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One of the 12 surviving Bugatti Brescias will be auctioned off in Paris next month

By most conventional means of measurement, the Bugatti Veyron is a rare machine. Just 450 examples of the W16-powered supercar were produced over a ten-year period, meaning it’s not a model you’re likely to see on a daily basis unless you’re wealthy enough to have one titled in your name.

French auction house Artcurial has uncovered a classic Bugatti that makes the Veyron look like a run-of-the-mill Fiat 500. Next month, the company will auction off a 1925 Bugatti Brescia, one of just 12 examples believed to be left today.

Artcurial reports the Brescia was recently pulled out of a garage in France. Its early history is a little bit vague, but it was reportedly owned by renown Bugatti enthusiast Bernard Terrillon before the current owner purchased it in 1953. The car is still fitted with the original registration number that was assigned to it in 1953 in the Côte-d’Or department of France.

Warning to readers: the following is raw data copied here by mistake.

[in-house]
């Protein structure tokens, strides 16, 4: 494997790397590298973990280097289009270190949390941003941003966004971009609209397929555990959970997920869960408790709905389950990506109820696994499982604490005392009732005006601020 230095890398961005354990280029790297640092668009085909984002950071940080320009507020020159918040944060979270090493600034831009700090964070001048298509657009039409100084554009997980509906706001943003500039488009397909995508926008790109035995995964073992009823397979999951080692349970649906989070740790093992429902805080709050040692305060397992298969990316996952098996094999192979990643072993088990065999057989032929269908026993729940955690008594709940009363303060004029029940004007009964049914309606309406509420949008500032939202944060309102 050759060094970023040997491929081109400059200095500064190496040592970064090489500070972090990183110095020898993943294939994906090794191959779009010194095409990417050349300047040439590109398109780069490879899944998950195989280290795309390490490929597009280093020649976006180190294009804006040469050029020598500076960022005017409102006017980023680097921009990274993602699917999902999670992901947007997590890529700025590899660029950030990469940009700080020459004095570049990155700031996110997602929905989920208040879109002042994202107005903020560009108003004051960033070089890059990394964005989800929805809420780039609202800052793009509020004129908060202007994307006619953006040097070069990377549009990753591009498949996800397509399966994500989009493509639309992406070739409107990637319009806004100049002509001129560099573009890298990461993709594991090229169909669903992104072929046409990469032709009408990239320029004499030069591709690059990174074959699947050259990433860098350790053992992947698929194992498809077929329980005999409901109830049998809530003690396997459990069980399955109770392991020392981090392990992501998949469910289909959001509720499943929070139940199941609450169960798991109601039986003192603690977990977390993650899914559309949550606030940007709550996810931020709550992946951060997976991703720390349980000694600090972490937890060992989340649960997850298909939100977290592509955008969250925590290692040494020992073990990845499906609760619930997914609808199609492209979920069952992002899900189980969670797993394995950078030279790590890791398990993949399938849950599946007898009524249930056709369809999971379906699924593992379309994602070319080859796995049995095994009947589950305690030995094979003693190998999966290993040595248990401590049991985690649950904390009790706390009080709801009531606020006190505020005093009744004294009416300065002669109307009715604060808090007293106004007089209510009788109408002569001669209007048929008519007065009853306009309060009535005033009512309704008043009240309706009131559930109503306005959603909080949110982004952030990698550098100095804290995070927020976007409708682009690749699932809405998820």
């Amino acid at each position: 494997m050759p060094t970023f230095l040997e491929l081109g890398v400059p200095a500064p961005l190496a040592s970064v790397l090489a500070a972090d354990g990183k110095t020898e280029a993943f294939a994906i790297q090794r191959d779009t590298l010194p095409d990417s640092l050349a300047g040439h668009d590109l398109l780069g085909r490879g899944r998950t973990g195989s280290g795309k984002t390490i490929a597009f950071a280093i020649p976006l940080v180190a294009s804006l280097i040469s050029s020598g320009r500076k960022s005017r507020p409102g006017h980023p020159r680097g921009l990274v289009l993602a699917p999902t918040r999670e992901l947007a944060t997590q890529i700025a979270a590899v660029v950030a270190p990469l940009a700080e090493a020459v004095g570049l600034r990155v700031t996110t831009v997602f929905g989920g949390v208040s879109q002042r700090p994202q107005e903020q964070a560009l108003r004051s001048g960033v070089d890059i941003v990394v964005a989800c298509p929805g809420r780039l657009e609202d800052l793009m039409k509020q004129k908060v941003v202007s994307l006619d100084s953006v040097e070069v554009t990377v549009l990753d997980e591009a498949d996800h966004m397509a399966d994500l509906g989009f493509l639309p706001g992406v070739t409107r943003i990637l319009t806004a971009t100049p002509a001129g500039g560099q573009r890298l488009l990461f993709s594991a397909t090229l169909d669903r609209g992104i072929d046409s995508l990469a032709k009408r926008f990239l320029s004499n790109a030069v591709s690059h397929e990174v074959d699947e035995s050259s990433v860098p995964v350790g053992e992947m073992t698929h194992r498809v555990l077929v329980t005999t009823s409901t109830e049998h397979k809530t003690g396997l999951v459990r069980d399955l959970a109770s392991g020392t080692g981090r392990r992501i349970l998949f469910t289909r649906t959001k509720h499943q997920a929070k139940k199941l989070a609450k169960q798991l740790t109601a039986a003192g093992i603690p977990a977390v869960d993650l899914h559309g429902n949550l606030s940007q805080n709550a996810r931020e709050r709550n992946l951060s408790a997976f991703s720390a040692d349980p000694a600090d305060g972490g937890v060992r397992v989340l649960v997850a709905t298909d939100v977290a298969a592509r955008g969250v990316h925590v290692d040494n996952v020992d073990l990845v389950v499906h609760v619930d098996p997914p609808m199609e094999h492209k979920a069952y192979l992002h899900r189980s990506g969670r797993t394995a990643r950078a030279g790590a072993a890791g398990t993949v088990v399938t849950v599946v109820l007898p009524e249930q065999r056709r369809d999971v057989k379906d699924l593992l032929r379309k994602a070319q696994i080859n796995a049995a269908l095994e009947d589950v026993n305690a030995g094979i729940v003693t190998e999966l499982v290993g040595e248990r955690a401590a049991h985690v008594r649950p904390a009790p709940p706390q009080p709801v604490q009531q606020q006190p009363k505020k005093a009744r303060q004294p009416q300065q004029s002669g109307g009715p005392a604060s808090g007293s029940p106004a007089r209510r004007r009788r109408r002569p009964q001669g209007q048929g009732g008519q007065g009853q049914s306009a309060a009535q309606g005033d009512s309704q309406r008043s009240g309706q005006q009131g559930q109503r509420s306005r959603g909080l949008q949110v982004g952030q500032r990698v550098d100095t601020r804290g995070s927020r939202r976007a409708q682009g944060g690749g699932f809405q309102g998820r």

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Wearing chassis number 2628, the Brescia is a dream come true for collectors. It hasn’t moved an inch since the current owner backed it into a dry, well-isolated garage four decades ago. Furthermore, it’s entirely original, having never been restored or modified in any way, and the body – which was crafted by a coachbuilder named Maron, Pot et Compagnie – has never been repainted.

It will undoubtedly take a great deal of work to put the Brescia back on the road. For starters, the twin-ignition engine likely needs to be entirely rebuilt. Whether the car will be left in its original condition or restored back to new will be for the next owner to decide.

The 1925 Bugatti Brescia is scheduled to cross the auction block on June 22nd at a special event that will be held on the Avenue des Champs-Élysées in Paris.  Artcurial estimates the Brescia will sell for anywhere between €150,000 and €250,000, sums that represent about $167,000 and $279,000, respectively.